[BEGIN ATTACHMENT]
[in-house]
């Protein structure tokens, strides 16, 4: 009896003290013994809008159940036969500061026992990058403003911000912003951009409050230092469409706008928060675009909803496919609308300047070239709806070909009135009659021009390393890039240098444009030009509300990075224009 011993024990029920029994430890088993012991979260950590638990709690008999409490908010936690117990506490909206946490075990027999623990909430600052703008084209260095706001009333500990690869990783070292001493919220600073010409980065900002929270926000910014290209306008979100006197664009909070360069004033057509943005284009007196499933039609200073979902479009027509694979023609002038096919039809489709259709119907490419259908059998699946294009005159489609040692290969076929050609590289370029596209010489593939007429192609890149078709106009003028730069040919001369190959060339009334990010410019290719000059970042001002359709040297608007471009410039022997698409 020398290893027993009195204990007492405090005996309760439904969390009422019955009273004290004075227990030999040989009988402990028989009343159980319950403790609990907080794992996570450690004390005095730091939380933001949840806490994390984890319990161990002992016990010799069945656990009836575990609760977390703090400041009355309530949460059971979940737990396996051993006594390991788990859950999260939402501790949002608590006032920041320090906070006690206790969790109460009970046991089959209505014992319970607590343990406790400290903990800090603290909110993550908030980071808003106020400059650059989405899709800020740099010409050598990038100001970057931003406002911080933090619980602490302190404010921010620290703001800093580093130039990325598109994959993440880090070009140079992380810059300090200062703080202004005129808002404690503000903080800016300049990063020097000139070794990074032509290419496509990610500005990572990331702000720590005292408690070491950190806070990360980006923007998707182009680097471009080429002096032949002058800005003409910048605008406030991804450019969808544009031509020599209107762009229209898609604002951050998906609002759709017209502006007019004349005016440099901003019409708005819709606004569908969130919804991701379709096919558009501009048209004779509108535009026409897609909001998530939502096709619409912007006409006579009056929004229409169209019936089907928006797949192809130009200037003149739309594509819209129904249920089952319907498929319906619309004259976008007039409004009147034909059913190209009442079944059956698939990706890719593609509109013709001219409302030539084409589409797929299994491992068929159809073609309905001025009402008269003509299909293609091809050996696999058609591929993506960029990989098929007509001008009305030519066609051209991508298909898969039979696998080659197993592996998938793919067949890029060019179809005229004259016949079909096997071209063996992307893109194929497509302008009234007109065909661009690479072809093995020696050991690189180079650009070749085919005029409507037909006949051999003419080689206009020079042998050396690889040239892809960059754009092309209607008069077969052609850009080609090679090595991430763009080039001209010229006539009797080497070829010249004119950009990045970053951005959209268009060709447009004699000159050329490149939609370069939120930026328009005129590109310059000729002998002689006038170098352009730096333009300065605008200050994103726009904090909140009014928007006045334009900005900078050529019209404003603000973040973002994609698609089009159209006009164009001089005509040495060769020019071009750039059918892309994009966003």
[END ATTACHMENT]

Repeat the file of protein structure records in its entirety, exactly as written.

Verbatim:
[in-house]
């Protein structure tokens, strides 16, 4: 009896003290013994809008159940036969500061026992990058403003911000912003951009409050230092469409706008928060675009909803496919609308300047070239709806070909009135009659021009390393890039240098444009030009509300990075224009 011993024990029920029994430890088993012991979260950590638990709690008999409490908010936690117990506490909206946490075990027999623990909430600052703008084209260095706001009333500990690869990783070292001493919220600073010409980065900002929270926000910014290209306008979100006197664009909070360069004033057509943005284009007196499933039609200073979902479009027509694979023609002038096919039809489709259709119907490419259908059998699946294009005159489609040692290969076929050609590289370029596209010489593939007429192609890149078709106009003028730069040919001369190959060339009334990010410019290719000059970042001002359709040297608007471009410039022997698409 020398290893027993009195204990007492405090005996309760439904969390009422019955009273004290004075227990030999040989009988402990028989009343159980319950403790609990907080794992996570450690004390005095730091939380933001949840806490994390984890319990161990002992016990010799069945656990009836575990609760977390703090400041009355309530949460059971979940737990396996051993006594390991788990859950999260939402501790949002608590006032920041320090906070006690206790969790109460009970046991089959209505014992319970607590343990406790400290903990800090603290909110993550908030980071808003106020400059650059989405899709800020740099010409050598990038100001970057931003406002911080933090619980602490302190404010921010620290703001800093580093130039990325598109994959993440880090070009140079992380810059300090200062703080202004005129808002404690503000903080800016300049990063020097000139070794990074032509290419496509990610500005990572990331702000720590005292408690070491950190806070990360980006923007998707182009680097471009080429002096032949002058800005003409910048605008406030991804450019969808544009031509020599209107762009229209898609604002951050998906609002759709017209502006007019004349005016440099901003019409708005819709606004569908969130919804991701379709096919558009501009048209004779509108535009026409897609909001998530939502096709619409912007006409006579009056929004229409169209019936089907928006797949192809130009200037003149739309594509819209129904249920089952319907498929319906619309004259976008007039409004009147034909059913190209009442079944059956698939990706890719593609509109013709001219409302030539084409589409797929299994491992068929159809073609309905001025009402008269003509299909293609091809050996696999058609591929993506960029990989098929007509001008009305030519066609051209991508298909898969039979696998080659197993592996998938793919067949890029060019179809005229004259016949079909096997071209063996992307893109194929497509302008009234007109065909661009690479072809093995020696050991690189180079650009070749085919005029409507037909006949051999003419080689206009020079042998050396690889040239892809960059754009092309209607008069077969052609850009080609090679090595991430763009080039001209010229006539009797080497070829010249004119950009990045970053951005959209268009060709447009004699000159050329490149939609370069939120930026328009005129590109310059000729002998002689006038170098352009730096333009300065605008200050994103726009904090909140009014928007006045334009900005900078050529019209404003603000973040973002994609698609089009159209006009164009001089005509040495060769020019071009750039059918892309994009966003």